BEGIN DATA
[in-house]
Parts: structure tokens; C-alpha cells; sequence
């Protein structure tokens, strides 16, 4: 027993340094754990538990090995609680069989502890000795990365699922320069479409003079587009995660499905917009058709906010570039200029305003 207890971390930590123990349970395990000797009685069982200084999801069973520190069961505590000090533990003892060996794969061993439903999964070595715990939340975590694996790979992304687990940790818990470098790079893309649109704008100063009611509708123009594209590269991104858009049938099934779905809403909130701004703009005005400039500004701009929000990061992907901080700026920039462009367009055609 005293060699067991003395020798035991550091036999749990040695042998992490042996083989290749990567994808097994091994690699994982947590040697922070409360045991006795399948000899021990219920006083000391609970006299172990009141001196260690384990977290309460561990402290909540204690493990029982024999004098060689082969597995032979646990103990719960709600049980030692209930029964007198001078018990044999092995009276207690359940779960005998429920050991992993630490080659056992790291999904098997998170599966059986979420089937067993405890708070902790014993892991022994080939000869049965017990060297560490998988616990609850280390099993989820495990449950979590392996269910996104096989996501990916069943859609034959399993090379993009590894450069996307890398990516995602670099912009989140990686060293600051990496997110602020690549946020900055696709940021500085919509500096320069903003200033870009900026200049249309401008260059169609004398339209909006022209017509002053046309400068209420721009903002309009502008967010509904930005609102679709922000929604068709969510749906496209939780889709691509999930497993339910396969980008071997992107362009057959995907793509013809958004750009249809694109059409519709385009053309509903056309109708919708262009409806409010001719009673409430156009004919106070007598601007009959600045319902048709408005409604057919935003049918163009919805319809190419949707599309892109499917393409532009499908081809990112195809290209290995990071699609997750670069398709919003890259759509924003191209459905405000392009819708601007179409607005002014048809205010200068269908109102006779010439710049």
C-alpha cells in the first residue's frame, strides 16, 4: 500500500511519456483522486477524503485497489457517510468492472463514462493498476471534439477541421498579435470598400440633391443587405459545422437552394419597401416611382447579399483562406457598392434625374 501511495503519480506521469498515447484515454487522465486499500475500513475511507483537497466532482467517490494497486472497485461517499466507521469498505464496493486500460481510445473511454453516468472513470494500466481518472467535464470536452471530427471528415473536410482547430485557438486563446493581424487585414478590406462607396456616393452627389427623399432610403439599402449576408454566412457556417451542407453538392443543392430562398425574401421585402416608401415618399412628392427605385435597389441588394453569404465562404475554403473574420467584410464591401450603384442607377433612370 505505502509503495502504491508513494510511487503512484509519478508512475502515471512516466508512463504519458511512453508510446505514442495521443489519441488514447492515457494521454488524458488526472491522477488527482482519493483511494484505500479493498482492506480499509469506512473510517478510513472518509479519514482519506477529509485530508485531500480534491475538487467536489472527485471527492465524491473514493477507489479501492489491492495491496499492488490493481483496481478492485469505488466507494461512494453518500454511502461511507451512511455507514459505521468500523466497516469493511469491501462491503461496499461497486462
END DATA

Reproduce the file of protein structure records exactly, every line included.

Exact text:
[in-house]
Parts: structure tokens; C-alpha cells; sequence
């Protein structure tokens, strides 16, 4: 027993340094754990538990090995609680069989502890000795990365699922320069479409003079587009995660499905917009058709906010570039200029305003 207890971390930590123990349970395990000797009685069982200084999801069973520190069961505590000090533990003892060996794969061993439903999964070595715990939340975590694996790979992304687990940790818990470098790079893309649109704008100063009611509708123009594209590269991104858009049938099934779905809403909130701004703009005005400039500004701009929000990061992907901080700026920039462009367009055609 005293060699067991003395020798035991550091036999749990040695042998992490042996083989290749990567994808097994091994690699994982947590040697922070409360045991006795399948000899021990219920006083000391609970006299172990009141001196260690384990977290309460561990402290909540204690493990029982024999004098060689082969597995032979646990103990719960709600049980030692209930029964007198001078018990044999092995009276207690359940779960005998429920050991992993630490080659056992790291999904098997998170599966059986979420089937067993405890708070902790014993892991022994080939000869049965017990060297560490998988616990609850280390099993989820495990449950979590392996269910996104096989996501990916069943859609034959399993090379993009590894450069996307890398990516995602670099912009989140990686060293600051990496997110602020690549946020900055696709940021500085919509500096320069903003200033870009900026200049249309401008260059169609004398339209909006022209017509002053046309400068209420721009903002309009502008967010509904930005609102679709922000929604068709969510749906496209939780889709691509999930497993339910396969980008071997992107362009057959995907793509013809958004750009249809694109059409519709385009053309509903056309109708919708262009409806409010001719009673409430156009004919106070007598601007009959600045319902048709408005409604057919935003049918163009919805319809190419949707599309892109499917393409532009499908081809990112195809290209290995990071699609997750670069398709919003890259759509924003191209459905405000392009819708601007179409607005002014048809205010200068269908109102006779010439710049």
C-alpha cells in the first residue's frame, strides 16, 4: 500500500511519456483522486477524503485497489457517510468492472463514462493498476471534439477541421498579435470598400440633391443587405459545422437552394419597401416611382447579399483562406457598392434625374 501511495503519480506521469498515447484515454487522465486499500475500513475511507483537497466532482467517490494497486472497485461517499466507521469498505464496493486500460481510445473511454453516468472513470494500466481518472467535464470536452471530427471528415473536410482547430485557438486563446493581424487585414478590406462607396456616393452627389427623399432610403439599402449576408454566412457556417451542407453538392443543392430562398425574401421585402416608401415618399412628392427605385435597389441588394453569404465562404475554403473574420467584410464591401450603384442607377433612370 505505502509503495502504491508513494510511487503512484509519478508512475502515471512516466508512463504519458511512453508510446505514442495521443489519441488514447492515457494521454488524458488526472491522477488527482482519493483511494484505500479493498482492506480499509469506512473510517478510513472518509479519514482519506477529509485530508485531500480534491475538487467536489472527485471527492465524491473514493477507489479501492489491492495491496499492488490493481483496481478492485469505488466507494461512494453518500454511502461511507451512511455507514459505521468500523466497516469493511469491501462491503461496499461497486462